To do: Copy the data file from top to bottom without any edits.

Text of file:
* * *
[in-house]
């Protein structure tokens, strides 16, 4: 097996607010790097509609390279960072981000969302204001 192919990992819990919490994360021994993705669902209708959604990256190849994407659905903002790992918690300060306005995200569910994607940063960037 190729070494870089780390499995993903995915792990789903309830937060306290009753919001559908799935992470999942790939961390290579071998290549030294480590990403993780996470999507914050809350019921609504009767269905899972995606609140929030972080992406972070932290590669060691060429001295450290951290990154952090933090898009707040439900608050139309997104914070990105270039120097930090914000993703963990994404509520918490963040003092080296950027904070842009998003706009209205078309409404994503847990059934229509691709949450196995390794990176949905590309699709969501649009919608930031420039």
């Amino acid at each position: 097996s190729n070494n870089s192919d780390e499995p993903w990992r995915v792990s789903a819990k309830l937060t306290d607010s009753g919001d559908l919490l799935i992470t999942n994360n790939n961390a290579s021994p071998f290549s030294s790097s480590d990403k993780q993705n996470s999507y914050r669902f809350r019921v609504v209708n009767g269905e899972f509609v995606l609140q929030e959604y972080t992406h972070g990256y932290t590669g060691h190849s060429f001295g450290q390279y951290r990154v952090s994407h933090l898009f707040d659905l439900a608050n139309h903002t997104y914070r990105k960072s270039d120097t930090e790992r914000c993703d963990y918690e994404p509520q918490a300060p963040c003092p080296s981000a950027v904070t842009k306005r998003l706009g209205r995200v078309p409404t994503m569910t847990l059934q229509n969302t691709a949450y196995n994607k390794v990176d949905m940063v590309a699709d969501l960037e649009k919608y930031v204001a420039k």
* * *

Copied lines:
[in-house]
């Protein structure tokens, strides 16, 4: 097996607010790097509609390279960072981000969302204001 192919990992819990919490994360021994993705669902209708959604990256190849994407659905903002790992918690300060306005995200569910994607940063960037 190729070494870089780390499995993903995915792990789903309830937060306290009753919001559908799935992470999942790939961390290579071998290549030294480590990403993780996470999507914050809350019921609504009767269905899972995606609140929030972080992406972070932290590669060691060429001295450290951290990154952090933090898009707040439900608050139309997104914070990105270039120097930090914000993703963990994404509520918490963040003092080296950027904070842009998003706009209205078309409404994503847990059934229509691709949450196995390794990176949905590309699709969501649009919608930031420039």
């Amino acid at each position: 097996s190729n070494n870089s192919d780390e499995p993903w990992r995915v792990s789903a819990k309830l937060t306290d607010s009753g919001d559908l919490l799935i992470t999942n994360n790939n961390a290579s021994p071998f290549s030294s790097s480590d990403k993780q993705n996470s999507y914050r669902f809350r019921v609504v209708n009767g269905e899972f509609v995606l609140q929030e959604y972080t992406h972070g990256y932290t590669g060691h190849s060429f001295g450290q390279y951290r990154v952090s994407h933090l898009f707040d659905l439900a608050n139309h903002t997104y914070r990105k960072s270039d120097t930090e790992r914000c993703d963990y918690e994404p509520q918490a300060p963040c003092p080296s981000a950027v904070t842009k306005r998003l706009g209205r995200v078309p409404t994503m569910t847990l059934q229509n969302t691709a949450y196995n994607k390794v990176d949905m940063v590309a699709d969501l960037e649009k919608y930031v204001a420039k």